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Beijing Condemns Taiwan's Removal of Word 'China' from Company Names

China has denounced Taiwan President Chen Shui-bian's decision to emphasize Taiwan's identity by removing the word "China" from official company names. As Daniel Schearf reports from Beijing, China claims the island as a province, and is sensitive to any hint of a move towards Taiwan independence.

Although the Chinese Nationalist government fled to the island of Taiwan in 1949, it maintained its claim as the government of all of China, and the word "China" - or "Chunghwa" - was kept in many official names.

But as of this week, Taiwan's postal service is no longer known as the "China Post." Taiwan President Chen Shui-bian, who favors independence for the island and misses few opportunities to emphasize Taiwan's sovereignty, has arranged for the service to be renamed the "Taiwan Post."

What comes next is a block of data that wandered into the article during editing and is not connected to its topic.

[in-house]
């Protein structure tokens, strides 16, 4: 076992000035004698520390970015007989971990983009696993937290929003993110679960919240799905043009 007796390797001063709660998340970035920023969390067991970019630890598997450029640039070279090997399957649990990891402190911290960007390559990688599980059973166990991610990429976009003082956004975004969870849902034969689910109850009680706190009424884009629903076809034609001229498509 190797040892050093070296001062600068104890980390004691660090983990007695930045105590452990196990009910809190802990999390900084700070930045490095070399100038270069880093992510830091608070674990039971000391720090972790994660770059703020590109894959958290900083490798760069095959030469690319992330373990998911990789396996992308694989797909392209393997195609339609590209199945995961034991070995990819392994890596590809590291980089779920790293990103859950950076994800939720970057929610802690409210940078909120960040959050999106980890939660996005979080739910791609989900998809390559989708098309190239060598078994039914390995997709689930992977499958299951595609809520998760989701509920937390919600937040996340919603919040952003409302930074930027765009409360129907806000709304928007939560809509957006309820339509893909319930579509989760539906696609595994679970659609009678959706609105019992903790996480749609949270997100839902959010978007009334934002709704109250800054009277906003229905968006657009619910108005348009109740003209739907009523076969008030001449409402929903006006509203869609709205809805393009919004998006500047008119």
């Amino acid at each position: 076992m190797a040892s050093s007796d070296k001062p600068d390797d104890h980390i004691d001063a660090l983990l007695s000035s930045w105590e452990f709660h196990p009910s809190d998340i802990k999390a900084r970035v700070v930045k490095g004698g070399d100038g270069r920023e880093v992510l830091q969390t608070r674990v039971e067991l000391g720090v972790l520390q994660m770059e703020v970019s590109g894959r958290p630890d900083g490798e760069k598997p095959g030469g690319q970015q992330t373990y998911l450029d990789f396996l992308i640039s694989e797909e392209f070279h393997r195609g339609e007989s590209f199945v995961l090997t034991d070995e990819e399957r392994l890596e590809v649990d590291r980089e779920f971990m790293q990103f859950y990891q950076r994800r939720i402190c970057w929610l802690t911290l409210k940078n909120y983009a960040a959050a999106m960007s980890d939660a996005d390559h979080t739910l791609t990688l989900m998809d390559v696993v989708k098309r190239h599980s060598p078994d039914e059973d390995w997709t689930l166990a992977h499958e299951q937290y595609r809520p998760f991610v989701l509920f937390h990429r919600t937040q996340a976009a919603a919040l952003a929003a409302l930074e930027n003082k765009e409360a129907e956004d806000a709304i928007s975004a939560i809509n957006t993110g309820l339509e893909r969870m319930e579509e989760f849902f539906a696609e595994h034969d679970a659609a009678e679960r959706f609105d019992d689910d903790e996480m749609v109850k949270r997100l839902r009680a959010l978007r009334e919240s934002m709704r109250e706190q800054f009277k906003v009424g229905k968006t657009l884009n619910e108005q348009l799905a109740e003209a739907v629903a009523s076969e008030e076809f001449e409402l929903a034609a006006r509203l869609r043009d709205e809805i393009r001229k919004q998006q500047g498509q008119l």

"China" was also removed from the names of several other government-run enterprises, including the island's central bank, the government oil company, and its shipbuilding company.

China claims Taiwan as a breakaway province that must one day be reunited with the mainland, by force if necessary. Beijing accepts the de facto separation for now, but is sensitive to anything it perceives as a step towards a formal declaration of independence.

The mainland government was accordingly unhappy with Taiwan's removal of the word "China." Li Weiyi, the spokesman for Beijing's Taiwan Affairs Office, told reporters Wednesday that people on both sides of the Taiwan Strait were against the name changes.

"Chen Shui-bian's recent repeated efforts to separate the connection with China, this plot to create an atmosphere for a legal principle for Taiwan independence…has been strongly condemned and resisted by other Taiwanese political parties and the public," Li said.

Mr. Chen's moves have indeed sparked protests in

Taiwan. Only a minority of the Taiwanese people support formal independence, Taiwanese enterprises are due to drop references to China from their names later this year.